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Humans have a well developed ability to detect curvilinear structure in noisy images. Good algorithms for performing this process would be very useful in machine vision for image segmentation and object recognition. Previous approaches to this problem such as those due to Parent and Zucker and Sha’shua and Ullman have been based on relaxation. We have developed a simple feedforward and parallel approach to this problem based on the idea of developing filters tuned to local oriented circular arcs. This provides a natural second order generalization of the idea of directional operators popular for edge detection. Curve detection can then be done by methods very similar to those used for edge detection. Experimental results are shown on both synthetic and natural images. We also review data from an experiment investigating human preattentive line segregation and present predictions from our model that agree with this data. „�™���™— � ‚���� � …gfGgƒh WIGTIWD g������ � ƒ™ � ��™ �
Figure 6: The arrangement of the images is the same as in Figure 5. 14
"... of the resulting images we computed C(x; y; 0 ; 0), and C(x; y; 90 ; 0) using oe of 6.5 pixels. To measure the errors predicted by our algorithm we used the negative of the ratio of the total response in the central vertical strip of C(x; y; 90 ; 0) to the total response in the central hor ..."
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of the resulting images we computed C(x; y; 0 ; 0), and C(x; y; 90 ; 0) using oe of 6.5 pixels. To measure the errors predicted by our algorithm we used the negative of the ratio of the total response in the central vertical strip of C(x; y; 90 ; 0) to the total response in the central horizontal strip of C(x; y; 0 ; 0). The strips were 8 pixels wide. The resulting predictions are plotted in Figures 8b. Note, that the algorithm predicts the trend evident from the psychophysical data, where the lines made of collinear blobs or bars are detected more reliably then lines made of orthogonal elements. 15 Figure 7: The stimuli for experiment 1. The target line is vertical. In the first and second columns are the collinear bars and blobs, respectively. In the third and forth columns are the corresponding orthogonal elements. Aspect ratios are, from top to bottom, 1,1.8, and 2.3. 1.00 bars colinear blobs colinear Aspect ratio Long/Short Axis 1.8 2.3 blobs orthogonal bars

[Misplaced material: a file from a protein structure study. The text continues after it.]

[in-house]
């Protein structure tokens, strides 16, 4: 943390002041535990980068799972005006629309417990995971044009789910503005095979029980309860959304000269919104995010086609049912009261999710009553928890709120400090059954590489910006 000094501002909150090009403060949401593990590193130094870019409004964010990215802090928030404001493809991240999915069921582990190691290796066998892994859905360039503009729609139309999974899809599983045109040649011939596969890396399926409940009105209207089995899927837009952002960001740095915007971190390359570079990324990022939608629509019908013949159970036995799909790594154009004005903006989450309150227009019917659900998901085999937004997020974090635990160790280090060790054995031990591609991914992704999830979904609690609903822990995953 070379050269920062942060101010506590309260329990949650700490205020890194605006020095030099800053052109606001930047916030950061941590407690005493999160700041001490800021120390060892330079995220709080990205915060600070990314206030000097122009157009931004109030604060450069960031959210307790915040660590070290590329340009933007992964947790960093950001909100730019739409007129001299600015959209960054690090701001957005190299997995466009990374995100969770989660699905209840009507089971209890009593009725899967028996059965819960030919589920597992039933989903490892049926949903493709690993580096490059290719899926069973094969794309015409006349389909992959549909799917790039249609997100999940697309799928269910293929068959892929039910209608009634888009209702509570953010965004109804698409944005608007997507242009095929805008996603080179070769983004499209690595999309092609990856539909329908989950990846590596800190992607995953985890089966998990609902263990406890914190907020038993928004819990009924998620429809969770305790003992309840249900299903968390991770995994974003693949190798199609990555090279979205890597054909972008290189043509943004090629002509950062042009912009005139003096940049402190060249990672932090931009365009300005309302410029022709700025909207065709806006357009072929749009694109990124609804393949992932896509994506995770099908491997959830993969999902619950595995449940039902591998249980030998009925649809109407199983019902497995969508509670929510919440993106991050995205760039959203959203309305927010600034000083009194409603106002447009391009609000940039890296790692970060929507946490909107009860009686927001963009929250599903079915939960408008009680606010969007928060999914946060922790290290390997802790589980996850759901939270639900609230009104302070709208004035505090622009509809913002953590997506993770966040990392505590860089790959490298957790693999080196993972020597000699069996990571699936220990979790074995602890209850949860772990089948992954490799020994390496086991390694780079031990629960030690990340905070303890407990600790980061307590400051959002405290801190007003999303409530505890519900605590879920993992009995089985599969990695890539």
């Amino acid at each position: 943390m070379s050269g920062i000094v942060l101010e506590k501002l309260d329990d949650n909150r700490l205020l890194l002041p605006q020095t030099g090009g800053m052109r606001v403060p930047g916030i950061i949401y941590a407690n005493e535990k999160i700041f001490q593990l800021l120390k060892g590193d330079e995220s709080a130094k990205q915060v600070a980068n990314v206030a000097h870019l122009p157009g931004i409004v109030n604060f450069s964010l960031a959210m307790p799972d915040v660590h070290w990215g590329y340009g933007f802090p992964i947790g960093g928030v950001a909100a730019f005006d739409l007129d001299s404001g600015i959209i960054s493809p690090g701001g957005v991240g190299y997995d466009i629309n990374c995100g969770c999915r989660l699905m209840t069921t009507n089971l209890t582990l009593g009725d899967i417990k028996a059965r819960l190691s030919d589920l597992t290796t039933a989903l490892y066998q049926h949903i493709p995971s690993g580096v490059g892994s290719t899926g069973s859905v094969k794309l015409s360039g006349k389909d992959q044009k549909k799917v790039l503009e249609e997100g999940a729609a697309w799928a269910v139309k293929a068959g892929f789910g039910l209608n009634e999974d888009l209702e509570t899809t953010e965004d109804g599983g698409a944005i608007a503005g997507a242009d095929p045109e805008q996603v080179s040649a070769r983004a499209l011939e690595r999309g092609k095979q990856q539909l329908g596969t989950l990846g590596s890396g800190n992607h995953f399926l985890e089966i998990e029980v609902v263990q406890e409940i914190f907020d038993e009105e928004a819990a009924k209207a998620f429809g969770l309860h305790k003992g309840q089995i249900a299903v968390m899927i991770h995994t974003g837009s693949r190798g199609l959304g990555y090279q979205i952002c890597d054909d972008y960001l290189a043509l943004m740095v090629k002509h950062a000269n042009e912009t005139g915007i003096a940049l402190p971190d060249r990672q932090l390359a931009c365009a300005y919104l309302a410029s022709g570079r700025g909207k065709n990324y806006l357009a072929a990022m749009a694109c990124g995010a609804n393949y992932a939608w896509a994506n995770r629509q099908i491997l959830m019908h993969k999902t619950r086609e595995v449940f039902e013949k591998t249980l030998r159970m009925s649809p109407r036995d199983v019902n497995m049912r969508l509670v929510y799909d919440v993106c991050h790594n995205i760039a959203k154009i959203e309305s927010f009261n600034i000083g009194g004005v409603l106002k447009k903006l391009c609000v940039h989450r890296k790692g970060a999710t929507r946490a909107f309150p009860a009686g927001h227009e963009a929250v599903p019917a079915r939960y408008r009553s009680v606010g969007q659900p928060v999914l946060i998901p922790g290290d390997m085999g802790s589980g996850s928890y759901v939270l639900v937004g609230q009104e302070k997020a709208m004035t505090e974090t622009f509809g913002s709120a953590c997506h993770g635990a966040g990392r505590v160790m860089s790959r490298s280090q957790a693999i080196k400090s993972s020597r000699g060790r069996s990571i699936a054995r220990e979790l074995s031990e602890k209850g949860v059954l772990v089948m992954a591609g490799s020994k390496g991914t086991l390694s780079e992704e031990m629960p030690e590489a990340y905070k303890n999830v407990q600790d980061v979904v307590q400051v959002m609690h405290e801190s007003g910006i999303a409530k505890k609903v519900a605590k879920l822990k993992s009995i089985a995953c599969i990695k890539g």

LIDSP2039 Deformable kernels for early vision
, 1991
"... perona @ verona. caltech. edu Early vision algorithms often have a first stage of linearfiltering that 'extracts ' from the image information at multiple scales of resolution and multiple orientations. A common difficulty in the design and implementation of such schemes is that one feels compelled ..."
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perona @ verona. caltech. edu Early vision algorithms often have a first stage of linearfiltering that 'extracts ' from the image information at multiple scales of resolution and multiple orientations. A common difficulty in the design and implementation of such schemes is that one feels compelled to discretize coarsely the space of scales and orientations in order to reduce computation and storage costs. This discretization produces anisotropies due to a loss of traslation, rotation, scalinginvariance that makes early vision algorithms less precise and more difficult to design. This need not be so: one can compute and store efficiently the response of families of linear filters defined on a continuum of orientations and scales. A technique is presented that allows (1) to compute the best approximation of a given family using linear combinations of a small number of 'basis ' functions; (2) to describe all finitedimensional families, i.e. the families of filters for which a finite dimensional representation is possible with no error. The technique is based on singular value decomposition and may be applied to generating filters in arbitrary dimensions. Experimental results are presented that demonstrate the applicability of the technique to generating multiorientation multiscale 2D edgedetection kernels. The implementation issues are also discussed.